Patelco, the $2.8 billion-in-asset San Francisco-based CU became the first of its size to offer members the choice of converting to private share insurance in order to cover a bigger portion of deposits. "We're not doing this to be a trendsetter," said Anita Macias, Patelco's SVP of Marketing. "We're not doing it to be a leader in the industry. We're doing it because we feel it's in the best interest of the members to give them a choice."
"We have some $480 million in deposits that are uninsured," said Macias,. "If the members approve this conversion, they would have coverage for up to $250,000 per account with American Share Insurance (ASI) rather than $100,000 per member, as they do with the National Credit Union Share Insurance Fund (NCUSIF)."
"The board of Patelco felt compelled to bring this issue to a vote. It's been member-driven from the start, and it's the members who will decide this one way or the other. How much more credit-unionish can you get?" Macias asked. She denied the existence of any subtext for the switch, but noted that credit union folk may look for one, although the search would be in vain.
Still, awareness that Patelco's CEO, Ed Callahan is a former NCUA regulator and one of the founders of the NCUSIF-and the fact that he has been, at times, a strong critic of the agency's operational budget and insurance fund procedures- gave some thoughtful pause to management, Macias admitted. "We did discuss that, yes. But this is not about Ed or the NCUA. We've always been happy with NCUSIF coverage. But in today's economic environment, you have to look for that cutting edge, and our members have been concerned with these uninsured monies."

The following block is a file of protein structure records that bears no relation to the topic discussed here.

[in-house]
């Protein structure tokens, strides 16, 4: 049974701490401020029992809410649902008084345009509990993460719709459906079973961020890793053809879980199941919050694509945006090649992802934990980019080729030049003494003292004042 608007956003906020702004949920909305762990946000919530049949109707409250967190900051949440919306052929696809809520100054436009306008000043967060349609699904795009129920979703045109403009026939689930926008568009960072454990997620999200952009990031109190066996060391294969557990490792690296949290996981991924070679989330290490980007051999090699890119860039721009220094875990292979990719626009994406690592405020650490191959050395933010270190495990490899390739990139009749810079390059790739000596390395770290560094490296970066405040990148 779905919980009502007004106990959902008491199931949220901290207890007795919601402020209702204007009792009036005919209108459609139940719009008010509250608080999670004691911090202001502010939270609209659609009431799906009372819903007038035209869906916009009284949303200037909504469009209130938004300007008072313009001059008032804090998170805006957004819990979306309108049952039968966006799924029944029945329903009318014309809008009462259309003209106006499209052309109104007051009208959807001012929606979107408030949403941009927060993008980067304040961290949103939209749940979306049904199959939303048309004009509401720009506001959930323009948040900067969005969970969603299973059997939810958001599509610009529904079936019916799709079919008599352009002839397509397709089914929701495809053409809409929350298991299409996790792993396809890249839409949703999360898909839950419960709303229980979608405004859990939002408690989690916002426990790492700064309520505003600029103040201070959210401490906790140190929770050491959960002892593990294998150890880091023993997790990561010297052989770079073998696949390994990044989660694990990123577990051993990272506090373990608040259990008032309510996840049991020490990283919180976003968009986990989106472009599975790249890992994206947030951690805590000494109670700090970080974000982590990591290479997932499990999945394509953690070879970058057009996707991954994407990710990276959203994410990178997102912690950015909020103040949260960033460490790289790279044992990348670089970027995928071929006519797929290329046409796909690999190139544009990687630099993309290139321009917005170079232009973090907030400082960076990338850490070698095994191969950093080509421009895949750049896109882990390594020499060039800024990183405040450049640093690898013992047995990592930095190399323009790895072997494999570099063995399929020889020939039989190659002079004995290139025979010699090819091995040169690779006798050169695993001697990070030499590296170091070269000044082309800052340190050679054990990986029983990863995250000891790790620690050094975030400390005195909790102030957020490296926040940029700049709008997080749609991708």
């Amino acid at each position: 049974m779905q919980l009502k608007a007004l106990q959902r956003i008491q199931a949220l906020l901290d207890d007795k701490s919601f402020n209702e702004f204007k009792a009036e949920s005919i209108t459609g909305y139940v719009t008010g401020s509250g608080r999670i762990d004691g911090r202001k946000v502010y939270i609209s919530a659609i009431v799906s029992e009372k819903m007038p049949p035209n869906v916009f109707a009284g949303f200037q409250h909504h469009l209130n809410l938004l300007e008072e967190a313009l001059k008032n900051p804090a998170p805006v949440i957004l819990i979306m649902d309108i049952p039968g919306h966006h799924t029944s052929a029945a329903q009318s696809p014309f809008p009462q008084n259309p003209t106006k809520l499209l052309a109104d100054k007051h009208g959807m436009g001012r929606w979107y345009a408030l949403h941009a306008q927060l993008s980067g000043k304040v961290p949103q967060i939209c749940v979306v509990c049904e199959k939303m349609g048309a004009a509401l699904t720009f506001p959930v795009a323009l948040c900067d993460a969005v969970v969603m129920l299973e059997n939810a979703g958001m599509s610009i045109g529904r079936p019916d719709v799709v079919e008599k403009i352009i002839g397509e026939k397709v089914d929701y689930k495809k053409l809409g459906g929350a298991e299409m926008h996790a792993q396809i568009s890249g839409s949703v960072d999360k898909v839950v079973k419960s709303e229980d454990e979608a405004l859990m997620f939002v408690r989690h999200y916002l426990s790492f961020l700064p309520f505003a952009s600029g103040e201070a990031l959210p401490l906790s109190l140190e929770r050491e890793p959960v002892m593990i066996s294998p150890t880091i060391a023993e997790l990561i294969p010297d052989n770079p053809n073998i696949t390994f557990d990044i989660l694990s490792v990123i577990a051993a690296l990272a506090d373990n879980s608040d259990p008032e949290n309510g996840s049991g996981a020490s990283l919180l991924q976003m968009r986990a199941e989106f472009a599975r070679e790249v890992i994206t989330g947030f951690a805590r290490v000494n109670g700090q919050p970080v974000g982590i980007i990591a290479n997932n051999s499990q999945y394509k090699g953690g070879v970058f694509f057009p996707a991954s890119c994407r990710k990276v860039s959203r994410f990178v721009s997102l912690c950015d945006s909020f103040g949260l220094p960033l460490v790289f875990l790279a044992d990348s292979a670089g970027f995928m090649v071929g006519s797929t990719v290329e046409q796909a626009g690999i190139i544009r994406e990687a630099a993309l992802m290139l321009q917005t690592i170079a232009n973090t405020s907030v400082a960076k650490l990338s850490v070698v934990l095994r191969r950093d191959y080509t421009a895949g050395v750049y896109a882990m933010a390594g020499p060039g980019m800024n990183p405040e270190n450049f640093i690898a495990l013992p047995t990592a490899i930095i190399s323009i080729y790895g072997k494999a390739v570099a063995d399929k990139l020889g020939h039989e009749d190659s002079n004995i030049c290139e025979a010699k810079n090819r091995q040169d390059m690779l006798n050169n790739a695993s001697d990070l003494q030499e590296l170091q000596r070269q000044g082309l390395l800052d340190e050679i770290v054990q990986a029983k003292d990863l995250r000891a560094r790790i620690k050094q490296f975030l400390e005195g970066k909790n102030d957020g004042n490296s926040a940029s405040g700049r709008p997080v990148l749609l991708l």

The net result will be growth, said Macias, if the conversion wins approval, and would mean no added cost to Patelco. "It's the same 1% deposit," she said. (In fact, the NCUSIF 1% deposit was modeled on ASI's structure.) Any members favoring federal insurance who withdraw money would be more than offset by those members seeking increased protection transferring money from other institutions, she said.
Patelco started researching the idea three years ago, but it took on steam recently as the stock market tanked and corporate scandals fueled insecurity about life savings. Last April, at a planning session, the board finally approved a member vote. Fifty percent of members voting must approve the switch to go forward (38,000 members); 20% of eligible voters must take part in the process. An independent third party, ADP of New York is tallying the vote, which extends to August 20th. After that, a 90-day waiting period kicks in.
Macias will not disclose how the vote is going (it wouldn't be fair to those who have not yet voted) but said that the effort to educate the membership about the pros and cons began right after the board voted to pursue the option. "In our newsletters, in our email marketing and in our e-statement messages, we prepared the membership for this vote. We used all electronic and print channels to give them the best, most unbiased information. Now, it's up to them."